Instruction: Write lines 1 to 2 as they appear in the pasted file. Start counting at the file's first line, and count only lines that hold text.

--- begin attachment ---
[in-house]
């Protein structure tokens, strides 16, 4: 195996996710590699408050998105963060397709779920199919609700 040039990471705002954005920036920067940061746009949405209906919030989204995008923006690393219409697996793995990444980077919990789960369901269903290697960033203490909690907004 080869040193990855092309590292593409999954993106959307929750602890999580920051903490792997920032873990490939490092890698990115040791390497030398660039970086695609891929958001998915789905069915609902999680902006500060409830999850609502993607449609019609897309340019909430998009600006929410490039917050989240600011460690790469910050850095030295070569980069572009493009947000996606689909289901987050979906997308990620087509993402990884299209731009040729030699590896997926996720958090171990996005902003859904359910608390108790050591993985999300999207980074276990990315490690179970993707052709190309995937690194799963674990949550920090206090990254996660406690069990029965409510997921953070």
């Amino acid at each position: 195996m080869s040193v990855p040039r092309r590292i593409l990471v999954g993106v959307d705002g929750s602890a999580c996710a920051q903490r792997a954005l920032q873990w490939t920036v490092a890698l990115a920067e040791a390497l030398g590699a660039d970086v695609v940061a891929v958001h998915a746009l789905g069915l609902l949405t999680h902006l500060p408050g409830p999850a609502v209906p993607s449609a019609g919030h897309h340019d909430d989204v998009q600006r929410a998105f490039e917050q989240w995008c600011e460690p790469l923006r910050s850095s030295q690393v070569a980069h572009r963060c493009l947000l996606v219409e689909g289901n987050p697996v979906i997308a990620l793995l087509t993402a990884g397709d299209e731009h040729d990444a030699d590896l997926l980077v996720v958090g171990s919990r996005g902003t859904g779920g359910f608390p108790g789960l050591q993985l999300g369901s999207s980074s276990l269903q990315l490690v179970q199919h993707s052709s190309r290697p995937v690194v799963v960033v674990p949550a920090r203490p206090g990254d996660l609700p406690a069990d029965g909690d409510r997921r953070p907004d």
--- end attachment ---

[in-house]
């Protein structure tokens, strides 16, 4: 195996996710590699408050998105963060397709779920199919609700 040039990471705002954005920036920067940061746009949405209906919030989204995008923006690393219409697996793995990444980077919990789960369901269903290697960033203490909690907004 080869040193990855092309590292593409999954993106959307929750602890999580920051903490792997920032873990490939490092890698990115040791390497030398660039970086695609891929958001998915789905069915609902999680902006500060409830999850609502993607449609019609897309340019909430998009600006929410490039917050989240600011460690790469910050850095030295070569980069572009493009947000996606689909289901987050979906997308990620087509993402990884299209731009040729030699590896997926996720958090171990996005902003859904359910608390108790050591993985999300999207980074276990990315490690179970993707052709190309995937690194799963674990949550920090206090990254996660406690069990029965409510997921953070």